Stock markets mostly fell worldwide on Friday after data showed US employers added jobs at a better-than-expected pace last month, raising the prospect the Federal Reserve's aggressive interest rate hikes will not be enough to contain inflation and avoid a recession.

Major Wall Street indices fell sharply, with the Nasdaq losing 2.5 percent, and were in the red for the week after a brief positive respite last week.

Paris and Frankfurt both closed slightly down. London's FTSE 100 was closed for a holiday.

Oil prices, meanwhile, pushed higher, a day after the OPEC+ group of major oil producing nations led by Saudi Arabia and Russia agreed to raise output more than expected in the wake of a European Union ban on most Russian crude.

American employers added 390,000 jobs last month, a sign of a slowdown in hiring but still above forecasts amid a shortage of workers, according to the US Labor Department.

The jobless rate held steady at 3.6 percent for the third consecutive month.

The Fed has hiked interest rates to combat sky-high inflation, but investors worry that more aggressive moves could backfire and hamper economic growth.

The jobs report contained some positive news for the Fed: wage gains slowed in the month and more people returned to the workforce.

But the central bank has signaled big rate hikes are coming, and the increases are likely to continue through the end of the year, adding to investor worries about the economic outlook.

"We are still in a bear market and until proven otherwise the path of least resistance is down," Maris Ogg of Tower Bridge Advisors, told AFP.

She noted that major components of inflation are not improving.

"Oil is not going to get better, labor is not going to get better, housing is not going to get better. Housing and labor are in shortage," she said. "As far as the stock market goes, I would be surprised if the worst is over."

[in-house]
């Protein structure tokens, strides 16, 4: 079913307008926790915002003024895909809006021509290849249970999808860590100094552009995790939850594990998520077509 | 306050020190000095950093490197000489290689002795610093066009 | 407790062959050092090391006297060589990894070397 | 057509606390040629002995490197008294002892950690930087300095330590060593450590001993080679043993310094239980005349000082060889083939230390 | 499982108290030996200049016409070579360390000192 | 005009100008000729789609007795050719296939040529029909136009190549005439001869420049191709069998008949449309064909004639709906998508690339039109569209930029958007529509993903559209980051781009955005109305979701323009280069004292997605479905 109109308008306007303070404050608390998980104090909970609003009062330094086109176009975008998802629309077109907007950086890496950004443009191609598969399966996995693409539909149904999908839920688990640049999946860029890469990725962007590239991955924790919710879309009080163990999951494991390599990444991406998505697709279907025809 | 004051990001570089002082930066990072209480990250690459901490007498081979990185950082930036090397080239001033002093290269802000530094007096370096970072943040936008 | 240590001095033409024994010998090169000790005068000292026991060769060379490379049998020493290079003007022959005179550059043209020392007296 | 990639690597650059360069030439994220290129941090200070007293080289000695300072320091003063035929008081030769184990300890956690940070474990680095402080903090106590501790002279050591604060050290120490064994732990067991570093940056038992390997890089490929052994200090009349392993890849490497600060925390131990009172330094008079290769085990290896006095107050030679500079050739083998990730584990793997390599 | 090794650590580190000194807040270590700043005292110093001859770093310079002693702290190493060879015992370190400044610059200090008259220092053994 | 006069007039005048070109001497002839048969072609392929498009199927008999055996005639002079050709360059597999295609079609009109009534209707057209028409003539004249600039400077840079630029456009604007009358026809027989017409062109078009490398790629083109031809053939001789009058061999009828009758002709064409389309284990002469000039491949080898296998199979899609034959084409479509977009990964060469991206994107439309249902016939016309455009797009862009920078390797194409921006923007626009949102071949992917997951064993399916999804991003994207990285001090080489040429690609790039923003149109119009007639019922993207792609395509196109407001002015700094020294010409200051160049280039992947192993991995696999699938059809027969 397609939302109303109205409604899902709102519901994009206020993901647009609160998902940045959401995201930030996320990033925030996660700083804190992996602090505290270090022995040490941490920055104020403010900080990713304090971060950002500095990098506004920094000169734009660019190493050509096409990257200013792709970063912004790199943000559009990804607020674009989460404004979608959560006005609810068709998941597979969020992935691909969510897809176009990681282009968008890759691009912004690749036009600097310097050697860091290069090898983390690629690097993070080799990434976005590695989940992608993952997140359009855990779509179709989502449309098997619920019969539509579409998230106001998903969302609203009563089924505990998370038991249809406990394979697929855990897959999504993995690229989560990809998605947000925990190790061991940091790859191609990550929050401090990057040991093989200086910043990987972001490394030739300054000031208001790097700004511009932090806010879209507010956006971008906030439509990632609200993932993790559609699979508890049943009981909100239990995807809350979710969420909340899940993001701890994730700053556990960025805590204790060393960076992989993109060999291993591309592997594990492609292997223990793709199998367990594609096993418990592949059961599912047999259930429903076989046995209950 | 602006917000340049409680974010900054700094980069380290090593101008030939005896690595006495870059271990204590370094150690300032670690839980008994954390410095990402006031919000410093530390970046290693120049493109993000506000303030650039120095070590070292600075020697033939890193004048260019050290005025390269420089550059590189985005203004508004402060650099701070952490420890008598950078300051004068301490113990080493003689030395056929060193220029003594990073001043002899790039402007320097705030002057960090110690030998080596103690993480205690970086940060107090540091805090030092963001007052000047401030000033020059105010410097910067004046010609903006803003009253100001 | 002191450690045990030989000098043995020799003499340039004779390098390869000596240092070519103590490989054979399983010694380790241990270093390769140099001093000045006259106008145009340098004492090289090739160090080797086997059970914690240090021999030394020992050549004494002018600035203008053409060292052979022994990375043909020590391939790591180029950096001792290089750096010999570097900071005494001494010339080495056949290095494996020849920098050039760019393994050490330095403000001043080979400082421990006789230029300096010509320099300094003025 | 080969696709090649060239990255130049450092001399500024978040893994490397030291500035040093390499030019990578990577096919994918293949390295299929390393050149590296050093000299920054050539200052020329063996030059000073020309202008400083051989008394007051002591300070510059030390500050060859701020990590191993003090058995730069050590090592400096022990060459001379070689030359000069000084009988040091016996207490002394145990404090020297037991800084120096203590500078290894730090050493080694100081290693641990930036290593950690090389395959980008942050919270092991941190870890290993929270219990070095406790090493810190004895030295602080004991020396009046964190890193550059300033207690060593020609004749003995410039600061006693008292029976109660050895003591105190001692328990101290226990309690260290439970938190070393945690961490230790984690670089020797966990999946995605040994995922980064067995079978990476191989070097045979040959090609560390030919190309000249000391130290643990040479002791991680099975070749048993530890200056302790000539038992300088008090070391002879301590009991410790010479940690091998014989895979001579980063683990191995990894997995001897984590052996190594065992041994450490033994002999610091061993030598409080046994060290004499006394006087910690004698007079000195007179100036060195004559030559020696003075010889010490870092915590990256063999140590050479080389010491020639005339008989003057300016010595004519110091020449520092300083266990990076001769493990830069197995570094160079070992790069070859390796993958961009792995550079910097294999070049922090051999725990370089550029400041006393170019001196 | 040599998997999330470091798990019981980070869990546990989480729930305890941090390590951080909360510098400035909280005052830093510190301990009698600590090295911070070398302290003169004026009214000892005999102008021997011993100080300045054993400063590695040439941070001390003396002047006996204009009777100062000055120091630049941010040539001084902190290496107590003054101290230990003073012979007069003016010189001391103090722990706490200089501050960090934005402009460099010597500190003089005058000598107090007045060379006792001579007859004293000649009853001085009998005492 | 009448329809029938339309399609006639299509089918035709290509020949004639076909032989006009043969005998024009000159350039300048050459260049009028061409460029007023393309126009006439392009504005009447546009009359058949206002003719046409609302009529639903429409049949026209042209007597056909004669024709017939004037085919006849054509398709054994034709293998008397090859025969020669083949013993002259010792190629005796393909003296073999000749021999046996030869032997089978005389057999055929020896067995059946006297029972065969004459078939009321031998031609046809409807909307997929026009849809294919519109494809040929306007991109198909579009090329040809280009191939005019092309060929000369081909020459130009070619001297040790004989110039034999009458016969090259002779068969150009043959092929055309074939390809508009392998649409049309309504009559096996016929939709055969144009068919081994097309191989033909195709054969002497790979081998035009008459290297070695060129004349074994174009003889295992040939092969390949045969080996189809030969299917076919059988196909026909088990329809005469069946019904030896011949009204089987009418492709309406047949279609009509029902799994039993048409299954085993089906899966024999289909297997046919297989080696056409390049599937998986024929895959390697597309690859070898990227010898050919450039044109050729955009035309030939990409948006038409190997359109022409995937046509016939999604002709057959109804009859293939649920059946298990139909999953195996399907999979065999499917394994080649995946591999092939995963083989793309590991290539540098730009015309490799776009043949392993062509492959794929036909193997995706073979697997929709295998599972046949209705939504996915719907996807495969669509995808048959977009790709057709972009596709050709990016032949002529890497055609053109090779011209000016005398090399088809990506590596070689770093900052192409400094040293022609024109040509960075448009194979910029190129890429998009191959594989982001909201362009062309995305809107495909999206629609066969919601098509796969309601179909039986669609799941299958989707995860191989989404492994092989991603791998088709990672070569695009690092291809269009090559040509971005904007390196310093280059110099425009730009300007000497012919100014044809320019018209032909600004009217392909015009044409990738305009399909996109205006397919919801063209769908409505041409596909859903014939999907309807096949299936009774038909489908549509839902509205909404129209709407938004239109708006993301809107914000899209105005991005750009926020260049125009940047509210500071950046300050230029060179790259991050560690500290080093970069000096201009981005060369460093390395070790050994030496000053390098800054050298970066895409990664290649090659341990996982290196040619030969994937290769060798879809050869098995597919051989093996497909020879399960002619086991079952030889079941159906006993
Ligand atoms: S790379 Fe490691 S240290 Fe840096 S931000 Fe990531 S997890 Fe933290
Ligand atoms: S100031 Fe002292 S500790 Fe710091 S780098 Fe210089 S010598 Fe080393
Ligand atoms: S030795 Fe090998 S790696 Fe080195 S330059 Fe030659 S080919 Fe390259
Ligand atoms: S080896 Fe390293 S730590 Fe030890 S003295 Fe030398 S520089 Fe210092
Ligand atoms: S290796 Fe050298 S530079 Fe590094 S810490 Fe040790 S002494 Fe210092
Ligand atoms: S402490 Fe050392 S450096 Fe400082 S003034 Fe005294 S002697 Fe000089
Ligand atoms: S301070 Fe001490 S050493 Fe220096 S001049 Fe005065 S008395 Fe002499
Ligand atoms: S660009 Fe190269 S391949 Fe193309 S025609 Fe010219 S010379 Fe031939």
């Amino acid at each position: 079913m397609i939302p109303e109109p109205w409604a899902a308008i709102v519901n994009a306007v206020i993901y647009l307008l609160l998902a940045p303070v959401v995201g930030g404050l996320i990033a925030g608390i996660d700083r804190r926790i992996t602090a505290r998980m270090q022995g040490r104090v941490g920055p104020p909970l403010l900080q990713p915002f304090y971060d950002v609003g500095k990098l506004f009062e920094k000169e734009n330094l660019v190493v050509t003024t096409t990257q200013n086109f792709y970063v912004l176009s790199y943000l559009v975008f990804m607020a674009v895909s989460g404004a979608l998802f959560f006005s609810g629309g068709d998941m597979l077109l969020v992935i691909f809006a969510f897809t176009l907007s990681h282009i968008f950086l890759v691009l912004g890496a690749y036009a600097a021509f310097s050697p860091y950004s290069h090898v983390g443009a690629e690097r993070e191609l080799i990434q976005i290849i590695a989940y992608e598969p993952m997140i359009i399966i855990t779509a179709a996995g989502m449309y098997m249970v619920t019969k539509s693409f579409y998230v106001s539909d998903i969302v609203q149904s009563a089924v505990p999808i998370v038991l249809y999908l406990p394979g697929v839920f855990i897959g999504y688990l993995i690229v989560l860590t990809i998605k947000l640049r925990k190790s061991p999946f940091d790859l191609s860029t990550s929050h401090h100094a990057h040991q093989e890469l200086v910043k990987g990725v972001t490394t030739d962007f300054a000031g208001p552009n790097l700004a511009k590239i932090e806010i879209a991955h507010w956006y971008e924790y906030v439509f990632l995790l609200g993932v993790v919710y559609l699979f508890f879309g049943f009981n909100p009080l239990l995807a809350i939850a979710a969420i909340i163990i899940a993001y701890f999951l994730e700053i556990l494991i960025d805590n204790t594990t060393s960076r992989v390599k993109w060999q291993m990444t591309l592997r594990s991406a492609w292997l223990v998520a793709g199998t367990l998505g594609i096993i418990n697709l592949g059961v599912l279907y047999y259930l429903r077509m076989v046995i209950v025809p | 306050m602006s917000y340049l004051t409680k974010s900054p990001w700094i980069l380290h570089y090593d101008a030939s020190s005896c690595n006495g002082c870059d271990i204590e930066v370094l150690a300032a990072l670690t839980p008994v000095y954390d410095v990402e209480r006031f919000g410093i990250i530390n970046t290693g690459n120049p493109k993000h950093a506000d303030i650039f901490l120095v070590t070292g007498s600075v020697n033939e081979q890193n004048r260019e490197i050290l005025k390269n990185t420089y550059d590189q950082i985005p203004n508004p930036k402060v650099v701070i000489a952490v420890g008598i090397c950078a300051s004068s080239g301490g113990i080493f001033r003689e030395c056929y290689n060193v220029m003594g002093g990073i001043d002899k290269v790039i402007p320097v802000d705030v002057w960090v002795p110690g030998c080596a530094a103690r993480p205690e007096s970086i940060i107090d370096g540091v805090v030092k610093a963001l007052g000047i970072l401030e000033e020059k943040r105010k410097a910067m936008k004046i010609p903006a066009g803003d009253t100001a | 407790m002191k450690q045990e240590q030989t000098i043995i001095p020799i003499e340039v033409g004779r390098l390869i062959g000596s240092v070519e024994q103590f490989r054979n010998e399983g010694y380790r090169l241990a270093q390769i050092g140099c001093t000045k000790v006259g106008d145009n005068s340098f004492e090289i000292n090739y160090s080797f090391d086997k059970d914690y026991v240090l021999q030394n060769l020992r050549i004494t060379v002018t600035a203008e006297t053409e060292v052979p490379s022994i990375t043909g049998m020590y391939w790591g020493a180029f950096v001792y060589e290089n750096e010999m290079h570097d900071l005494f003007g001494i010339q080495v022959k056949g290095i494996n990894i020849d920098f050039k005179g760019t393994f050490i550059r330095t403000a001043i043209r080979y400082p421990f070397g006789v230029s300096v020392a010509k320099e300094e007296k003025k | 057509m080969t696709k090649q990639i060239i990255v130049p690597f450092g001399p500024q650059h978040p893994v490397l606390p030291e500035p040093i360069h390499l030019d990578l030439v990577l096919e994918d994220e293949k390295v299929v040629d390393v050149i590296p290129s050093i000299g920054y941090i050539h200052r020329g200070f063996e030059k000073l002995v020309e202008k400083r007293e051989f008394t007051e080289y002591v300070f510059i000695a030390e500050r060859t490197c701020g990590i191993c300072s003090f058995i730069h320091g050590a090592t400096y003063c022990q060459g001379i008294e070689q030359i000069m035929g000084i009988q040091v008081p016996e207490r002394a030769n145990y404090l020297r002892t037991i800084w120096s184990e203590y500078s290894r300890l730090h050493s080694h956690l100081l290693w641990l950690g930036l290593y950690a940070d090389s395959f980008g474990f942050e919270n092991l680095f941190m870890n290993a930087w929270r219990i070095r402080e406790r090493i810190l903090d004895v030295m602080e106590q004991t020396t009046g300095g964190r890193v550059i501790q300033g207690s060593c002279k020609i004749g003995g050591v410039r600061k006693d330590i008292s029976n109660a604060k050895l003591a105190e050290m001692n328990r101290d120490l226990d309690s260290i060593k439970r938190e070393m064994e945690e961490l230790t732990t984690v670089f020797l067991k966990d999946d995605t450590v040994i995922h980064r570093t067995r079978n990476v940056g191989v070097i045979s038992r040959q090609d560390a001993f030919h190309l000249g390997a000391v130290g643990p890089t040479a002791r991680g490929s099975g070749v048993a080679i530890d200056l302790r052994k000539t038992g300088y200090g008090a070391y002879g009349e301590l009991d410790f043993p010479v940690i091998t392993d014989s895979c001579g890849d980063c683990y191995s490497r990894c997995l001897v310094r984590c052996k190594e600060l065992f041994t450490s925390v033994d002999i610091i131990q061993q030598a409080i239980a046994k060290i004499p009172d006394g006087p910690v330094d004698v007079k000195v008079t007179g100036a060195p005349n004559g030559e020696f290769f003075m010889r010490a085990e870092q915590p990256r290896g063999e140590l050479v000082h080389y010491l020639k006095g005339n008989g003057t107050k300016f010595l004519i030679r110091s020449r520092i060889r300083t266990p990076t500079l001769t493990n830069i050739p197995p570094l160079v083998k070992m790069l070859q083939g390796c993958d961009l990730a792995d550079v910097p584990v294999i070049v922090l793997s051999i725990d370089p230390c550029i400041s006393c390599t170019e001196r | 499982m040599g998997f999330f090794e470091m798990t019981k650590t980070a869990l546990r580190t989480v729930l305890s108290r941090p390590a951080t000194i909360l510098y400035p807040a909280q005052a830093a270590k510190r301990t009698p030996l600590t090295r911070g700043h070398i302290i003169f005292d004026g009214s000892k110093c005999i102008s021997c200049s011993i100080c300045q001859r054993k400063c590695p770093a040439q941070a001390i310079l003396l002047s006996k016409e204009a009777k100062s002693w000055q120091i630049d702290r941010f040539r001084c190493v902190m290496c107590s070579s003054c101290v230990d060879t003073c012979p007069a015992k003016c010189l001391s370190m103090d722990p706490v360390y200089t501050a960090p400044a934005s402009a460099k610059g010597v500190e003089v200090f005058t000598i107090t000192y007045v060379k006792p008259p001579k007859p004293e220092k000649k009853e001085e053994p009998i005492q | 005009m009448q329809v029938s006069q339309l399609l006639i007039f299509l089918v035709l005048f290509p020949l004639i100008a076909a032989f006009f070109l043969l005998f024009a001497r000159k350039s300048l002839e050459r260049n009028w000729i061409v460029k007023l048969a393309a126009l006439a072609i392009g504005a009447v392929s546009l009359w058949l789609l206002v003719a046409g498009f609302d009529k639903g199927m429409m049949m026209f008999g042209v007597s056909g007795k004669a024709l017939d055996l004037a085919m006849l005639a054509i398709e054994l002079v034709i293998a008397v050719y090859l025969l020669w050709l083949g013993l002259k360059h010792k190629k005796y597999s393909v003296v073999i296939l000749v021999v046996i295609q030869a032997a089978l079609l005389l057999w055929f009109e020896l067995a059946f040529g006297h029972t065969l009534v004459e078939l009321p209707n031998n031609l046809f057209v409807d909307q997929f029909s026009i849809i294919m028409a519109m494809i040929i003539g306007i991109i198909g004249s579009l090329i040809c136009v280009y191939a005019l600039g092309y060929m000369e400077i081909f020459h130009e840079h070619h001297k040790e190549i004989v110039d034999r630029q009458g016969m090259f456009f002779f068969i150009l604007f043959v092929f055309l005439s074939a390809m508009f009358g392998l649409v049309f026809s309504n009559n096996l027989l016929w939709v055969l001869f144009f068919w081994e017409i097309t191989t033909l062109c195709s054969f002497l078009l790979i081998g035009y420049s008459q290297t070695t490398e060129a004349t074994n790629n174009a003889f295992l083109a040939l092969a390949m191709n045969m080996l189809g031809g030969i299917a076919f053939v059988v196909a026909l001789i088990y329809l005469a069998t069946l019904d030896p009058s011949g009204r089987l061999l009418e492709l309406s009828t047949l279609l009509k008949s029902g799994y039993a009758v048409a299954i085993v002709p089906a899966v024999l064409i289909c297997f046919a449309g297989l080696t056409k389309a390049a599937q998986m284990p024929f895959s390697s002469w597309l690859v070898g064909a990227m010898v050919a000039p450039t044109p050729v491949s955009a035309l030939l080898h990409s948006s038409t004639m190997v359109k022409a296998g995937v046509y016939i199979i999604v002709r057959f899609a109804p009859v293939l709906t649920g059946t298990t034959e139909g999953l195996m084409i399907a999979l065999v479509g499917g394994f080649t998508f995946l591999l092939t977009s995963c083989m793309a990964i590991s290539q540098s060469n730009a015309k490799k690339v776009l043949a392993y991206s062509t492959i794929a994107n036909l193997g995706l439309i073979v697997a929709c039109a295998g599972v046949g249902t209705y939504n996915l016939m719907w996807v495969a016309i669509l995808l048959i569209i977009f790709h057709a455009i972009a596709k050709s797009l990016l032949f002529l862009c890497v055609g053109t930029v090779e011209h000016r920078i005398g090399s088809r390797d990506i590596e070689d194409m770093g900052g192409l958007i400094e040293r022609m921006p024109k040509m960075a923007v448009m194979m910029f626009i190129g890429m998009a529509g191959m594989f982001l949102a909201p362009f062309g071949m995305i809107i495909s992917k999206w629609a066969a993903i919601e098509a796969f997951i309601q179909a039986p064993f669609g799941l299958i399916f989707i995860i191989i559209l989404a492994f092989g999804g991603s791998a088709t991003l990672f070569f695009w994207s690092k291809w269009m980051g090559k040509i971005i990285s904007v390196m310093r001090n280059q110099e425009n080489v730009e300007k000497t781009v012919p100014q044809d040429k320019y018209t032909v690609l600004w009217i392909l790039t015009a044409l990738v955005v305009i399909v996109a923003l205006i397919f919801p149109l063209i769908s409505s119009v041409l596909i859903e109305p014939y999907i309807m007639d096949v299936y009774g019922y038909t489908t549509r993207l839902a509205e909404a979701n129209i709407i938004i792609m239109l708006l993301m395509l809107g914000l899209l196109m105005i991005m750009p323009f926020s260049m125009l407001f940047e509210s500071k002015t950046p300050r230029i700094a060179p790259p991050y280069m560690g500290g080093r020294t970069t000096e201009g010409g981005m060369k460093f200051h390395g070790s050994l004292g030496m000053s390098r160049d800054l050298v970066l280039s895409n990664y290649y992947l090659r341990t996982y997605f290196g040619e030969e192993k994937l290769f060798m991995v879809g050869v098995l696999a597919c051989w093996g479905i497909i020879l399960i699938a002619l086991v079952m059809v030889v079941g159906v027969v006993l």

The European Central Bank has indicated it will raise interest rates in July for the first time in over a decade.

Tokyo's stock market closed higher ahead of the US jobs report. Hong Kong and Chinese mainland indices were closed for holidays.

Among major companies, Tesla shares plunged 9.2 percent after the electric carmaker's CEO Elon Musk told employees the company plans to cut the salaried workforce by 10 percent and rely on more hourly workers because he had a "super bad feeling" about the economy.

Traders are awaiting the release of key US jobs data later Friday
Traders are awaiting the release of key US jobs data later Friday GETTY IMAGES NORTH AMERICA via AFP / SPENCER PLATT

Elsewhere, Brent North Sea crude, the international benchmark, rose 3.2 percent, to $121.31 a barrel.

OPEC+ agreed on Thursday to ramp up output in July by 50 percent more than in previous months.

New York - Dow: DOWN 1.0 percent to 32,899.7 (close)

New York - S&P 500: DOWN 1.6 percent at 4,108.54 (close)

New York - Nasdaq: DOWN 2.5 percent at 12,012.73 (close)

Frankfurt - DAX: DOWN 0.2 percent at 14,460.09 (close)

Paris - CAC 40: DOWN 0.2 percent at 6,485.30 points (close)

EURO STOXX 50: DOWN 0.3 percent at 3,783.66 points

London - FTSE 100: Closed for a holiday

Tokyo - Nikkei 225: UP 1.3 percent at 27,761.57 (close)

Hong Kong - Hang Seng Index: Closed for a holiday

Shanghai - Composite: Closed for a holiday

Brent North Sea crude: UP 3.2 percent at $121.31 per barrel

West Texas Intermediate: UP 2.9 percent at $120.36 per barrel

Euro/dollar: DOWN at $1.0719 from $1.0753 on Thursday